Tech in Bristol: A hub full of optimism

The Bristol leg of Tech City UK’s Tech Nation tour took place last night and if I took anything away from the event it’s that there’s a great sense of optimism in the city’s tech community.

In a panel discussion moderated by Tech City UK COO MB Christie, members of the local tech ecosystem extolled the virtues of Bristol as a place to create and grow technology companies.

The Tech Nation report highlighted the positive attitude of those based in the area, showing 92% of Bristol and Bath tech workers feel they have a good quality of life, with 88% describing their optimism about the area’s digital growth as ‘good’.

When asked why there was such a high level of satisfaction and optimism in the area, Gareth Williams, CEO of 3D animation firm Yellow Dog, quipped: “The cider.”

He went on to explain that it’s actually just something that seems to be inherent in the people who live in Bristol.

“There’s something about the Bristol attitude – the way of looking at problems as opportunities,” he said.

Phil Bates, architect (lead) at Oracle Cloud, added that there’s a great sense of community among those working in the local tech sector, with a high number of networking events, meetups and festivals taking place on a regular basis.

Transport in Bristol

The panel’s gripes were few, but the one most frequently voiced was the lack of decent transport infrastructure – a sentiment that was echoed in the report, with just 20% of respondents in Bristol and Bath labelling local transport ‘good’.

“The transport infrastructure here is difficult – it’s a nightmare,” said Williams, who declared himself a “smug cyclist” and explained the road network in and around Bristol is often congested.

Panellist Steve Cliffe, whose company Ultrahaptics is a prime example of a Bristolian tech success story, agreed transport links could do with an upgrade. He stated that, while the train journey from Bristol to London is only 1hr 40min, the same journey in a country like Japan, with its high-speed networks, would take 40mins or less.

“We need the train line to be a little bit faster to get those bankers from London here more quickly!” joked Bates.

On the subject of funding, Christie asked whether investment was easy to come by in the area. It is available for tech firms with the right teams and the right ideas, Cliffe responded. He should know, Ultrahaptics raised £10.1m 16 months ago and is currently in the process of raising another round.


The Tech Nation report shows just 41% of its survey respondents described talent supply in Bristol and Bath as ‘good’. However, the panellists didn’t seem to have such a negative perspective on this and, instead, enthused about the amount of skilled graduates coming out of the area’s four universities – the universities of Bristol, Bath and the West of England, plus Bath Spa University.

Diane Perlman, CMO of MassChallenge, the global non-profit startup accelerator, said the presence of top universities is really key to the success of local tech ecosystems.

“Our company started as an undergrad project at Bristol University,” said Cliffe.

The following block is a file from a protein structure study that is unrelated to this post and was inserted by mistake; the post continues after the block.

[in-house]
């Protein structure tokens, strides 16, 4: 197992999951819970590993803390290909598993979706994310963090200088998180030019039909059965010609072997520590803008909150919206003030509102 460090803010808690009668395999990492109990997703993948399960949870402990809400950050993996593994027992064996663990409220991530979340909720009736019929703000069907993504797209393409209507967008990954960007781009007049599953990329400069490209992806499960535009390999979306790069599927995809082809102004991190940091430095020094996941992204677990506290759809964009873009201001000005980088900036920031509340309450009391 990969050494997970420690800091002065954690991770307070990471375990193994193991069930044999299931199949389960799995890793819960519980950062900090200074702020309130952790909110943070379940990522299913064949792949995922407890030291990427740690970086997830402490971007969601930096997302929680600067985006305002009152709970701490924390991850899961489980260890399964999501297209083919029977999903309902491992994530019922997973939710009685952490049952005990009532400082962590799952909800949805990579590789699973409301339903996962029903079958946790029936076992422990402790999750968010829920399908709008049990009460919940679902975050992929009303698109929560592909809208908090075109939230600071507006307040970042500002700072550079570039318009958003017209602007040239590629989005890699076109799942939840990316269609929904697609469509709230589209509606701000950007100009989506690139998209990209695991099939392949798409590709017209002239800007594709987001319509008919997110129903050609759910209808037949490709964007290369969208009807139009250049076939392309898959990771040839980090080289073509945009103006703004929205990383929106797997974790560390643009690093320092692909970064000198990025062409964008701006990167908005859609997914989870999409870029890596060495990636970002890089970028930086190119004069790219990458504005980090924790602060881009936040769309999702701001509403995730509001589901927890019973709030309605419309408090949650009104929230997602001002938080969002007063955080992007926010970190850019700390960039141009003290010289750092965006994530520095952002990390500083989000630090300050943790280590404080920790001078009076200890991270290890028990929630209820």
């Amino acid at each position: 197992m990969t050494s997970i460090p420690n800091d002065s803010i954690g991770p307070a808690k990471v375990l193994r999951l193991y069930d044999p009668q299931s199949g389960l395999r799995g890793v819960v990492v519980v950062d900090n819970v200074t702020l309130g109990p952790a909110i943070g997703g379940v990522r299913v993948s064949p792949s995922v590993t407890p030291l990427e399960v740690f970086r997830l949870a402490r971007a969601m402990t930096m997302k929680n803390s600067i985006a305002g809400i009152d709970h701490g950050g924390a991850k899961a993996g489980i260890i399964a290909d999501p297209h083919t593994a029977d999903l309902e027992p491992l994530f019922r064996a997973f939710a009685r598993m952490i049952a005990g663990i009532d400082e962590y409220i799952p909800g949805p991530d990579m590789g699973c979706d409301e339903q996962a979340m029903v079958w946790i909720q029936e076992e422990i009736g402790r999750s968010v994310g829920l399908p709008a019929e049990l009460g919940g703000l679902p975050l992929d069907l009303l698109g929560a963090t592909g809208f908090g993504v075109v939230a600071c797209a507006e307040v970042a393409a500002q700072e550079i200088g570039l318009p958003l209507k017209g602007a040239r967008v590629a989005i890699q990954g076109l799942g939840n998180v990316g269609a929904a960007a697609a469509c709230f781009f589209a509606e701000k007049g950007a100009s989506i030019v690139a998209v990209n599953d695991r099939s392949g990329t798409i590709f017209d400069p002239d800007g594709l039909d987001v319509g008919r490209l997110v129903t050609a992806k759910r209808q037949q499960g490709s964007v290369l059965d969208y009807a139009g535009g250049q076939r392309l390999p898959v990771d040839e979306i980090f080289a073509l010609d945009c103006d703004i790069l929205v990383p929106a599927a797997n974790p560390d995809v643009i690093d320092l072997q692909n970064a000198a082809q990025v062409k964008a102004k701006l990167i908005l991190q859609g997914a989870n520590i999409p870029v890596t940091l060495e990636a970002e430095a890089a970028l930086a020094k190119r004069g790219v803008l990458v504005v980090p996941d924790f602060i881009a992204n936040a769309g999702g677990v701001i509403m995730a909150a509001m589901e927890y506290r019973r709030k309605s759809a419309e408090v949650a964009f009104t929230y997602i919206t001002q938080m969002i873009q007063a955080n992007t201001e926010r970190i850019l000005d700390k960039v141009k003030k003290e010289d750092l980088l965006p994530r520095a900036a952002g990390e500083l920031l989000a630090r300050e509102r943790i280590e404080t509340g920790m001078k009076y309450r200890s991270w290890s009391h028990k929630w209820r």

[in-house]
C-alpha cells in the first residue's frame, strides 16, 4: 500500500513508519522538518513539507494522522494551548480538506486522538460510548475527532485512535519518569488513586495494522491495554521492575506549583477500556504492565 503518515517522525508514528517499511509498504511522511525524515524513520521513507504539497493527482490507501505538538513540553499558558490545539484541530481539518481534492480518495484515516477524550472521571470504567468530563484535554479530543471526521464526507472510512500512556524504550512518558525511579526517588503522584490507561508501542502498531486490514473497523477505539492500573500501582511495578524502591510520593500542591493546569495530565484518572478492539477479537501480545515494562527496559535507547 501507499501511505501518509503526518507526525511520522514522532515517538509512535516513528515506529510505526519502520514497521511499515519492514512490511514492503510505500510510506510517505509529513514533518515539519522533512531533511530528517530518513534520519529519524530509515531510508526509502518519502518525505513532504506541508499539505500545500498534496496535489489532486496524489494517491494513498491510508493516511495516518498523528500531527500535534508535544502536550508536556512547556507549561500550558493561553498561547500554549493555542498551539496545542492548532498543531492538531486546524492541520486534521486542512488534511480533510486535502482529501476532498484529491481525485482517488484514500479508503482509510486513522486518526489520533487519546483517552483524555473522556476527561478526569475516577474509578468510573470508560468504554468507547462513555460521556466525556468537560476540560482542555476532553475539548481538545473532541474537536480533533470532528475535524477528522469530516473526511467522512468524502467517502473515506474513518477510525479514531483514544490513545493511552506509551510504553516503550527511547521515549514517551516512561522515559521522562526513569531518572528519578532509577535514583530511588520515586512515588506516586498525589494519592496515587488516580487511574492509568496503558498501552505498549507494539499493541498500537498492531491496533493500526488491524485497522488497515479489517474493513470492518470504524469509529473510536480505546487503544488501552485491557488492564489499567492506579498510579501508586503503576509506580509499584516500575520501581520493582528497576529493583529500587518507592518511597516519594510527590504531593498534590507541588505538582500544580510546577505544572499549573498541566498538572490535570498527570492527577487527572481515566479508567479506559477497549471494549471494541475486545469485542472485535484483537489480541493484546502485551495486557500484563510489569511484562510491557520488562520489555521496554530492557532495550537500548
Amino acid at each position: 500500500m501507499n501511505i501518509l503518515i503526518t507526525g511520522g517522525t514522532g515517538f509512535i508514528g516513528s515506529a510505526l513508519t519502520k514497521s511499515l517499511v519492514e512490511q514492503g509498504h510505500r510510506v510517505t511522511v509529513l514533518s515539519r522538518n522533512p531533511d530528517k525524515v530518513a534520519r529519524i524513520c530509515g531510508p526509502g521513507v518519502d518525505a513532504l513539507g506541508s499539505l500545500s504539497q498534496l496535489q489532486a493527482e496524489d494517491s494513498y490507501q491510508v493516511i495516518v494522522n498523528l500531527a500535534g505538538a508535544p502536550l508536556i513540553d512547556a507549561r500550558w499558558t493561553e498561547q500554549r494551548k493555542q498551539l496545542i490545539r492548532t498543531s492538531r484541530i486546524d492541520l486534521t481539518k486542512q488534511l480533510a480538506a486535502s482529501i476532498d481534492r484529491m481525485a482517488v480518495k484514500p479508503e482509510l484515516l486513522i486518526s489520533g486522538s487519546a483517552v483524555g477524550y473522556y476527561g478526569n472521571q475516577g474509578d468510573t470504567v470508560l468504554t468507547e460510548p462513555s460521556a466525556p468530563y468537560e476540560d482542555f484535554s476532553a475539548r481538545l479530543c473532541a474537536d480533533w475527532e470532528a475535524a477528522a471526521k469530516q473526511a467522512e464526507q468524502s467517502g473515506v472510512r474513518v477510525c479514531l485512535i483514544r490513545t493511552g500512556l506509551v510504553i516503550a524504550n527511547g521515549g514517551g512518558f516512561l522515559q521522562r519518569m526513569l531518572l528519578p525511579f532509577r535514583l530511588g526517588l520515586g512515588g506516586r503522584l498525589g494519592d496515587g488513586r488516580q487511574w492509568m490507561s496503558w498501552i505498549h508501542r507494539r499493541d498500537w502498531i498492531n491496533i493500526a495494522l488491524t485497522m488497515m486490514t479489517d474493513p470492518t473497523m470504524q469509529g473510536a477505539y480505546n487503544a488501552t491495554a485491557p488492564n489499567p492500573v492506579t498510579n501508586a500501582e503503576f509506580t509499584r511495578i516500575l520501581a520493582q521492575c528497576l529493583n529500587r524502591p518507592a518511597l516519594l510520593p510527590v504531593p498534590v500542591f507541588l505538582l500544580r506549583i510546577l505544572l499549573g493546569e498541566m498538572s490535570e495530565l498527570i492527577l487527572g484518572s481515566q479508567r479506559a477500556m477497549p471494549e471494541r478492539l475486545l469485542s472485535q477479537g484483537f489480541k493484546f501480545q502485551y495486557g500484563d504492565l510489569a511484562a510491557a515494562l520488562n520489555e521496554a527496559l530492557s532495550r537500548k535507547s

He went on to say there are local initiatives that encourage connectivity between the student population and local tech companies. For example, Ultrahaptics runs a summer internship programme, which is sponsored by the University of Bristol, meaning the company gets a grant for giving students on-the-job training and experience.

Oracle Cloud also offers internships, which Bates said prove very useful not just for the students, but his company, too.

“The standard of the interns we get and their energy and ability to challenge how we think about technology is fantastic,” he explained.

The lack of diversity in the Bristol tech scene was highlighted as a problem, though.

According to Williams, there’s only one female member of staff on his Bristol-based team, “but it’s not for lack of trying,” he said. Adding that there’s a “wealth of talent” in Bristol, but all those skilled individuals come from the same type of background.

Perlman highlighted that it’s an industry-wide issue and is largely due to the lack of minority role models – people can’t envision themselves in a role if someone like them isn’t doing it already.


Looking to the future, Christie asked whether the panel had made any preparations for the potential ramifications of Brexit. Williams said that, for him, it was business as usual, while Cliffe said his firm had taken some action.

“We’ve balanced our cash in terms of where we are with dollars and pounds and euros. We’ve also applied for licences to keep, and hire new, overseas talent, so that whatever happens, we’re covered,” he explained.

The overarching sentiment, though, was that the local tech ecosystem is going from strength to strength, so whatever occurs after the UK exits the European Union, the technology sector in Bristol will be able to weather the storm.

Tech City News is accompanying Tech City UK on its Tech Nation tour (before you ask, we’re not connected, we just have similar names!) Stay tuned for more coverage and regional analysis. Click here for all articles in this series.